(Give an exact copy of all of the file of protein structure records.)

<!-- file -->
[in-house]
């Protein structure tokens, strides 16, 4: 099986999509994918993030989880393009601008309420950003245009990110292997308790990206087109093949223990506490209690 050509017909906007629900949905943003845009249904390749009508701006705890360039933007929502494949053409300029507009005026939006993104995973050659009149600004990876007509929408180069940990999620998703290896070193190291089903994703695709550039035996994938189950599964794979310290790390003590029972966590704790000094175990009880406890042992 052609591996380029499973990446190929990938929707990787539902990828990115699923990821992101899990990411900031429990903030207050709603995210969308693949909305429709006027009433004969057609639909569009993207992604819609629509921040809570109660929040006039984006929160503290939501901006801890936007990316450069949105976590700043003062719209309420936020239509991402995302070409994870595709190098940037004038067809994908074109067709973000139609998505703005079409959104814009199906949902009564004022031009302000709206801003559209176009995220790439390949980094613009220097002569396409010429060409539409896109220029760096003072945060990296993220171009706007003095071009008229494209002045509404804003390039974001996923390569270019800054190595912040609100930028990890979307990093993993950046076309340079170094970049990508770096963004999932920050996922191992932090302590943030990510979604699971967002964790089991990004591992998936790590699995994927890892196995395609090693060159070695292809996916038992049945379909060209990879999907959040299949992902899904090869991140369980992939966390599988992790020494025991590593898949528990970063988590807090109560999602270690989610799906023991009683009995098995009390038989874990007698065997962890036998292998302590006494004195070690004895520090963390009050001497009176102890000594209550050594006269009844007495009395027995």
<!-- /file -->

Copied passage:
[in-house]
């Protein structure tokens, strides 16, 4: 099986999509994918993030989880393009601008309420950003245009990110292997308790990206087109093949223990506490209690 050509017909906007629900949905943003845009249904390749009508701006705890360039933007929502494949053409300029507009005026939006993104995973050659009149600004990876007509929408180069940990999620998703290896070193190291089903994703695709550039035996994938189950599964794979310290790390003590029972966590704790000094175990009880406890042992 052609591996380029499973990446190929990938929707990787539902990828990115699923990821992101899990990411900031429990903030207050709603995210969308693949909305429709006027009433004969057609639909569009993207992604819609629509921040809570109660929040006039984006929160503290939501901006801890936007990316450069949105976590700043003062719209309420936020239509991402995302070409994870595709190098940037004038067809994908074109067709973000139609998505703005079409959104814009199906949902009564004022031009302000709206801003559209176009995220790439390949980094613009220097002569396409010429060409539409896109220029760096003072945060990296993220171009706007003095071009008229494209002045509404804003390039974001996923390569270019800054190595912040609100930028990890979307990093993993950046076309340079170094970049990508770096963004999932920050996922191992932090302590943030990510979604699971967002964790089991990004591992998936790590699995994927890892196995395609090693060159070695292809996916038992049945379909060209990879999907959040299949992902899904090869991140369980992939966390599988992790020494025991590593898949528990970063988590807090109560999602270690989610799906023991009683009995098995009390038989874990007698065997962890036998292998302590006494004195070690004895520090963390009050001497009176102890000594209550050594006269009844007495009395027995």